Now, if that isn’t enough to get you out and down to your local library, maybe this picture of Neil Gaiman holding some milk will do the trick?


We’re pretty sure you couldn’t resist such a photo. So before you head off to check out the awesome power of libraries and books near you, (and to make sure you never miss a picture of Neil Gaiman holding some milk), subscribe to our free, regular newsletter of everything interesting. 


Neil Gaiman’s 8 rules for writers


Few professions are as solitary – indeed, as secretive – as writing. Yet perhaps a strange quirk in the attitudes of authors is the willingness and desire of writers to share what they know with other students of the craft.

But of course, writing, to put it bluntly, is kind of a strange gig. There is a plethora of advice out there available to writers – aspiring or established – which they can choose to heed or ignore as they see fit. Some might term these pieces of advice as “rules” and, for want of a better term, we might follow them, especially when they come from some of the great masters of writing.

In 2010, inspired by Elmore Leonard’s 10 Rules of Writing, The Guardian asked authors for their personal lists of dos and don’ts. We’ve gone through the full list, previously bringing you the writing rules of the brilliant Zadie Smith. We’re on the case again, and here bring you some timeless counsel from one of the great writers of the 20th and 21st centuries: Neil Gaiman.

Some of Gaiman’s rules sound deceptively simple, enjoy:

  1. Write
  2. Put one word after another. Find the right word, put it down.
  3. Finish what you’re writing. Whatever you have to do to finish it, finish it.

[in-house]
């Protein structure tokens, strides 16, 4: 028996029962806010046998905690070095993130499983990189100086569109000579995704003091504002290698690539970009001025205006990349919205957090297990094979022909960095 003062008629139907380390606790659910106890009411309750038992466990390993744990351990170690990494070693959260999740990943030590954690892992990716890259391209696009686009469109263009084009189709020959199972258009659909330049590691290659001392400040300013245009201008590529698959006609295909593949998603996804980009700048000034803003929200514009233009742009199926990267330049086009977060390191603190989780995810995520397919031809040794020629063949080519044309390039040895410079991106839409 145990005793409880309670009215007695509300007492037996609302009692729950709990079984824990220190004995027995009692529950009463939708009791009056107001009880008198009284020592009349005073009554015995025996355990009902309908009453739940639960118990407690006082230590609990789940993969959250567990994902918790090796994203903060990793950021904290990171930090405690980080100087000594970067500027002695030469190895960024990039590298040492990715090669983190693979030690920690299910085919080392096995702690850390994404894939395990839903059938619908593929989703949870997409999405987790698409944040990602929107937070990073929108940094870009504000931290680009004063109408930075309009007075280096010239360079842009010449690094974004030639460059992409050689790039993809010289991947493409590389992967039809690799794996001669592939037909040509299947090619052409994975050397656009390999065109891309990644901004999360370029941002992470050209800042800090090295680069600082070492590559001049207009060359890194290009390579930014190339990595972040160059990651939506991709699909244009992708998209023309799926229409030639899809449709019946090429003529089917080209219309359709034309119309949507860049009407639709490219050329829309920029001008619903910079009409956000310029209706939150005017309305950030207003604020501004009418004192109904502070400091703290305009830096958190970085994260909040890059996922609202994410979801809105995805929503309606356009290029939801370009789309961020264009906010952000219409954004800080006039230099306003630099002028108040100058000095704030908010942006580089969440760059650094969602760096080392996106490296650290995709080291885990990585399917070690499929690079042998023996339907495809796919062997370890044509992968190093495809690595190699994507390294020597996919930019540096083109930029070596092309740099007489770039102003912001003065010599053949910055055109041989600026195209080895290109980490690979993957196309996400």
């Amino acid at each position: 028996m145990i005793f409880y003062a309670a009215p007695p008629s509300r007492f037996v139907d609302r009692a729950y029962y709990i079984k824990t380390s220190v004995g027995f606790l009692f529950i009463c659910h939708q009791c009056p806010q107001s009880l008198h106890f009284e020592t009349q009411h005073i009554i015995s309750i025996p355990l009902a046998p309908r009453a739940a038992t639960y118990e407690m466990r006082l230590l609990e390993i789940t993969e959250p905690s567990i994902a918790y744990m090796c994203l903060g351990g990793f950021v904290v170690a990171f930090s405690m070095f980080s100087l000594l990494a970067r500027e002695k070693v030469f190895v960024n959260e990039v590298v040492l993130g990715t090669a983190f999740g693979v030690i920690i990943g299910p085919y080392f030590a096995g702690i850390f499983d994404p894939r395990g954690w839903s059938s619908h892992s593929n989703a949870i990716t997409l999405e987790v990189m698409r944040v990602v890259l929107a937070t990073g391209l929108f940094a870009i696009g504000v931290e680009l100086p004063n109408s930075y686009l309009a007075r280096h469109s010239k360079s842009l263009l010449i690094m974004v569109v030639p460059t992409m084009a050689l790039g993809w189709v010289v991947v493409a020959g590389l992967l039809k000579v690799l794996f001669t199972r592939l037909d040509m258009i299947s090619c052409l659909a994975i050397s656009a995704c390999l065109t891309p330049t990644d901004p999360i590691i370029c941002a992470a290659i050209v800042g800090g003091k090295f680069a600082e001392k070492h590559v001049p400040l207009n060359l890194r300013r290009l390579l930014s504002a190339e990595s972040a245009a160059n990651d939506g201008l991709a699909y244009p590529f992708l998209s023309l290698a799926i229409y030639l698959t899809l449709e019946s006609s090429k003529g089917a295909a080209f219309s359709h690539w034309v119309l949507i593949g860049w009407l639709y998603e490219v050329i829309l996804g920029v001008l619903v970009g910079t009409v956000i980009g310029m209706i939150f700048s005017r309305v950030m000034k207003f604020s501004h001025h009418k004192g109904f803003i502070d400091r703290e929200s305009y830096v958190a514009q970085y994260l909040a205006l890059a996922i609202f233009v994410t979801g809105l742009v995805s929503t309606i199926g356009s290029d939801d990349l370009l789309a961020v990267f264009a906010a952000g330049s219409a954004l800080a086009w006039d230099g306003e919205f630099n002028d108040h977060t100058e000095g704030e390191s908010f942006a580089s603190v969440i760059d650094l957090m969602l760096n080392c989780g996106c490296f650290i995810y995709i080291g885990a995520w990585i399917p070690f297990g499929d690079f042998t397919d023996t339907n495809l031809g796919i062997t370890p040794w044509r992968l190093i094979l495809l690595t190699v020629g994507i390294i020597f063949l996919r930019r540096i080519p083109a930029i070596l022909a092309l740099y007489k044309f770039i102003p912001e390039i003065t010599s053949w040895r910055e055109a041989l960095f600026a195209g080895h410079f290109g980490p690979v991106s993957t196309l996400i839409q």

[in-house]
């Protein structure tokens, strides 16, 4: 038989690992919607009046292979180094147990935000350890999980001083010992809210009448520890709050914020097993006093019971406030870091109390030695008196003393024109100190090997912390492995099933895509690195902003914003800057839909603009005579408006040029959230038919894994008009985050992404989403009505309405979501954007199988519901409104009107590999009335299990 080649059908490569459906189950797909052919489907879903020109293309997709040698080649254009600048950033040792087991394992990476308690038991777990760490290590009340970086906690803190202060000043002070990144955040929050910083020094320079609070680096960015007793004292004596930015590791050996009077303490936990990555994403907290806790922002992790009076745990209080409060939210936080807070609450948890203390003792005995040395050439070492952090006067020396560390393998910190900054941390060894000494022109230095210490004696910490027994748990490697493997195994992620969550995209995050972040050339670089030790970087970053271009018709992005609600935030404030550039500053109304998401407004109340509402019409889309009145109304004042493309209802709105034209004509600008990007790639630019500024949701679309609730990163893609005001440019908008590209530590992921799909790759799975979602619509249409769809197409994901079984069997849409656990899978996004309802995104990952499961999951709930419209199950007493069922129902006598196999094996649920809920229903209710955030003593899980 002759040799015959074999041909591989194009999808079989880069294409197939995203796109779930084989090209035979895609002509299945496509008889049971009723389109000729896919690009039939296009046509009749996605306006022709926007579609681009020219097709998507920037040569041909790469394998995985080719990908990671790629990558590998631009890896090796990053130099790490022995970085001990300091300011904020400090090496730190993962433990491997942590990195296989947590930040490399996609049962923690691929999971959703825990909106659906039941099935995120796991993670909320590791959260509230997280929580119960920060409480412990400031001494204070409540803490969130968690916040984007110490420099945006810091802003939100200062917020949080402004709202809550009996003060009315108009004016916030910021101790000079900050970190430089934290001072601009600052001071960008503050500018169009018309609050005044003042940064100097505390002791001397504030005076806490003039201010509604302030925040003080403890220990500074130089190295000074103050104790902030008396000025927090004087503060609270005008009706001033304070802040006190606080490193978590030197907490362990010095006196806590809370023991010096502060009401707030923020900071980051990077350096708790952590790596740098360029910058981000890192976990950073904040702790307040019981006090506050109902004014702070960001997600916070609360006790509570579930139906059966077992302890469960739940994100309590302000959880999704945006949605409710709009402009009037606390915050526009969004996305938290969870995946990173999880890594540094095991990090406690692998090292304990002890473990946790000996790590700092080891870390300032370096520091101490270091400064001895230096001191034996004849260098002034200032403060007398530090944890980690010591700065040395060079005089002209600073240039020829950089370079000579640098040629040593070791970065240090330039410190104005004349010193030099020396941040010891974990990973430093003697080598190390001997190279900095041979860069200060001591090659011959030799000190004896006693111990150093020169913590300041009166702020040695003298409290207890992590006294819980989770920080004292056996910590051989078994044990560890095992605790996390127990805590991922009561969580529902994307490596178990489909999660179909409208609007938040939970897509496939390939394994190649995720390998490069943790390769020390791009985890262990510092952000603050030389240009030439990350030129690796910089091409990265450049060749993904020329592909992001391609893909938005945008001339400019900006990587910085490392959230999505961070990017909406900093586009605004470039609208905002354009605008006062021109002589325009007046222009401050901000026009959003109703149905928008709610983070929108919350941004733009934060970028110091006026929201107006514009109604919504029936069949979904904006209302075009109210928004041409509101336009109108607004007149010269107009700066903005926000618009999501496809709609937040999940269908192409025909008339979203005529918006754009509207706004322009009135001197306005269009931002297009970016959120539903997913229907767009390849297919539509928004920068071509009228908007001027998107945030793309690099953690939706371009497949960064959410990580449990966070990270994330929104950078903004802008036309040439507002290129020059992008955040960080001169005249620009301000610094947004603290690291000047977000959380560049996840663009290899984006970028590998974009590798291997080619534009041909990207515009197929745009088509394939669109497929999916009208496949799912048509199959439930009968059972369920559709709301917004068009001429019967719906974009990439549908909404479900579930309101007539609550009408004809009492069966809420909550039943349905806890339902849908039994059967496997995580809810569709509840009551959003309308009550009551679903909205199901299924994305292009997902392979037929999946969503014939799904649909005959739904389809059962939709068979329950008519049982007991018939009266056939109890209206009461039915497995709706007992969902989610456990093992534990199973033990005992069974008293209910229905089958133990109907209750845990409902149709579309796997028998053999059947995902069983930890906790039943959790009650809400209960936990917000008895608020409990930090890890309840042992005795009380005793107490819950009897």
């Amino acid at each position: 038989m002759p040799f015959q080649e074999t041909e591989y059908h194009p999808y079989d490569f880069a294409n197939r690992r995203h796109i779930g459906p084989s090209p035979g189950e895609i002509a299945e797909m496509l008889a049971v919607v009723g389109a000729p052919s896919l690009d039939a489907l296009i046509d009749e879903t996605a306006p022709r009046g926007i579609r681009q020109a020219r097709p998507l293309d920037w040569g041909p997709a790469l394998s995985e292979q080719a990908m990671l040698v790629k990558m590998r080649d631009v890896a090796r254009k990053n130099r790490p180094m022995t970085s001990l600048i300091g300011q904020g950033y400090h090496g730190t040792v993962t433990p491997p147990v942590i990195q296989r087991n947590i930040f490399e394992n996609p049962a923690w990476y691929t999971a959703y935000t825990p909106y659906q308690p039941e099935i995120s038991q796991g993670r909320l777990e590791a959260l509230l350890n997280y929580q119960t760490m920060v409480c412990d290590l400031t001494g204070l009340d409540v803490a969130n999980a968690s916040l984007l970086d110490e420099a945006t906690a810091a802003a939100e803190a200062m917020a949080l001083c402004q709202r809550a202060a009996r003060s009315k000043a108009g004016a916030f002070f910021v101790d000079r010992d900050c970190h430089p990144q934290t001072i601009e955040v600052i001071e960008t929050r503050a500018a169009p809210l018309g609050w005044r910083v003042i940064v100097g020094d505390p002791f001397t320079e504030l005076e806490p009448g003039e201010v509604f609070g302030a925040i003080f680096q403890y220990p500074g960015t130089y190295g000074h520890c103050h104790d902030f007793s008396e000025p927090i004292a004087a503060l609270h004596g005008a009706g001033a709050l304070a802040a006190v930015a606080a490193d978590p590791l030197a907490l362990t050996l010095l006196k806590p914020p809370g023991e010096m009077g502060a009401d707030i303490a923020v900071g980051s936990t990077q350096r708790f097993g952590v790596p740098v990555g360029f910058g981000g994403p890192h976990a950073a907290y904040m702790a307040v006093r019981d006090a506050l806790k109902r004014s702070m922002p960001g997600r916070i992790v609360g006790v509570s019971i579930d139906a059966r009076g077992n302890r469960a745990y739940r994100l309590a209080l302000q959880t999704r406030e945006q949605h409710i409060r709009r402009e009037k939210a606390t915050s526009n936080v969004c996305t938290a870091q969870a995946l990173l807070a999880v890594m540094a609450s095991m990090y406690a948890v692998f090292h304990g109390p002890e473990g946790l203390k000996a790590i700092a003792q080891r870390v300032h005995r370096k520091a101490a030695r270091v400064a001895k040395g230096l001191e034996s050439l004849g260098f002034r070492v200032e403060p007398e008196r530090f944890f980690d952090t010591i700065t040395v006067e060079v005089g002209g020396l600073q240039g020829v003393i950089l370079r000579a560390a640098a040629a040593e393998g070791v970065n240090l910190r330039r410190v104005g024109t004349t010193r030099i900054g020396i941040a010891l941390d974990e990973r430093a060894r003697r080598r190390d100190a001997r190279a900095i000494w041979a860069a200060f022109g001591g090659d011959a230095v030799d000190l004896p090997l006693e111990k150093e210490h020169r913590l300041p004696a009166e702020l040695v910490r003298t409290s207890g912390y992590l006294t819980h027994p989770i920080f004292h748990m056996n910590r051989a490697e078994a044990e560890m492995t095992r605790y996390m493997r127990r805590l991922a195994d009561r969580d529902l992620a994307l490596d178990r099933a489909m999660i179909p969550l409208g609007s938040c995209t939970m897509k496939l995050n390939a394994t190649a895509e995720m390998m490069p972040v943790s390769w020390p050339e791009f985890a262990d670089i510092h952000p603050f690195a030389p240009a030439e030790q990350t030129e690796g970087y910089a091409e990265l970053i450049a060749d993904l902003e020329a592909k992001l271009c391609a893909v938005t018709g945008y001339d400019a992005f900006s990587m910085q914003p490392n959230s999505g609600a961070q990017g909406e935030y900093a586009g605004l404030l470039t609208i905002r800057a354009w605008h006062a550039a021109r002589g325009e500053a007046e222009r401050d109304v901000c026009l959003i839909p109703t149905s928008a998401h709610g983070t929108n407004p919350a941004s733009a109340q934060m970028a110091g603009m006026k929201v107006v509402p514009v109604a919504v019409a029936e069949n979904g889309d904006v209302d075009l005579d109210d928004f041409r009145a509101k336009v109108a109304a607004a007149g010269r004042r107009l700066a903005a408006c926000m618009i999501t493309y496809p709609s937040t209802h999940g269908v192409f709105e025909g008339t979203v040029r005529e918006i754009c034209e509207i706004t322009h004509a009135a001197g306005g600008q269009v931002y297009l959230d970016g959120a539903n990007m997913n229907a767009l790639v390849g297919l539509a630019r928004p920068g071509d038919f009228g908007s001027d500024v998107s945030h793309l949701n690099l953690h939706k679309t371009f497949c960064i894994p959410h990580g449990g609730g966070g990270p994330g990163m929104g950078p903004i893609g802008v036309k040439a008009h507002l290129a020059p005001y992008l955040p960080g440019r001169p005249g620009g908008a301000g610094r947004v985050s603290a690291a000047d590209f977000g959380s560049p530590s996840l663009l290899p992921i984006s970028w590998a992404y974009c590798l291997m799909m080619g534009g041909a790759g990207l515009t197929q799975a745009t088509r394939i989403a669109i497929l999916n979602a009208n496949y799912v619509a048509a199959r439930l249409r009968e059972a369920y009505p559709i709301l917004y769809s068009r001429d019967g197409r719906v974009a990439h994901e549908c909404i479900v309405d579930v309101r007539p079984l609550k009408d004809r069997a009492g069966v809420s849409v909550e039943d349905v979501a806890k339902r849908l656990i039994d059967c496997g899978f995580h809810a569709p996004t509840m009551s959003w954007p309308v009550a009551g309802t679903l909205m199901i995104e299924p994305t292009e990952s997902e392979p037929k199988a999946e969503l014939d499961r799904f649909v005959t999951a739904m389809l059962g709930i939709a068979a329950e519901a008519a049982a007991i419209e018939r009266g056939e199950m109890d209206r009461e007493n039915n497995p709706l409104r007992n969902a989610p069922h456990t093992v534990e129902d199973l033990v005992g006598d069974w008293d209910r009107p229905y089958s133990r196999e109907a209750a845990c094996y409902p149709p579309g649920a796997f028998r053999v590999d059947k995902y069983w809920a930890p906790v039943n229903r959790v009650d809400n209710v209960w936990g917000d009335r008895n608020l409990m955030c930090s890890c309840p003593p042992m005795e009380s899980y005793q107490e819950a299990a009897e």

4. Put it aside. Read it pretending you’ve never read it before. Show it to friends whose opinion you respect and who like the kind of thing that this is.
  5. Remember: when people tell you something’s wrong or doesn’t work for them, they are almost always right. When they tell you exactly what they think is wrong and how to fix it, they are almost always wrong.
  6. Fix it. Remember that, sooner or later, before it ever reaches perfection, you will have to let it go and move on and start to write the next thing. Perfection is like chasing the horizon. Keep moving.
  7. Laugh at your own jokes.
  8. The main rule of writing is that if you do it with enough assurance and confidence, you’re allowed to do whatever you like. (That may be a rule for life as well as for writing. But it’s definitely true for writing.) So write your story as it needs to be written. Write it ­honestly, and tell it as best you can. I’m not sure that there are any other rules. Not ones that matter.


For more excellent wisdom on writing, consider the writing tips from author and creative writing lecturer Julia Bell; and complement that with some priceless advice from Kurt Vonnegut, alongside our compendium of writing advice from some of the greatest authors.

Alternatively, you could get all this and more by signing up to our free, weekly newsletter for everything interesting. Join the gang!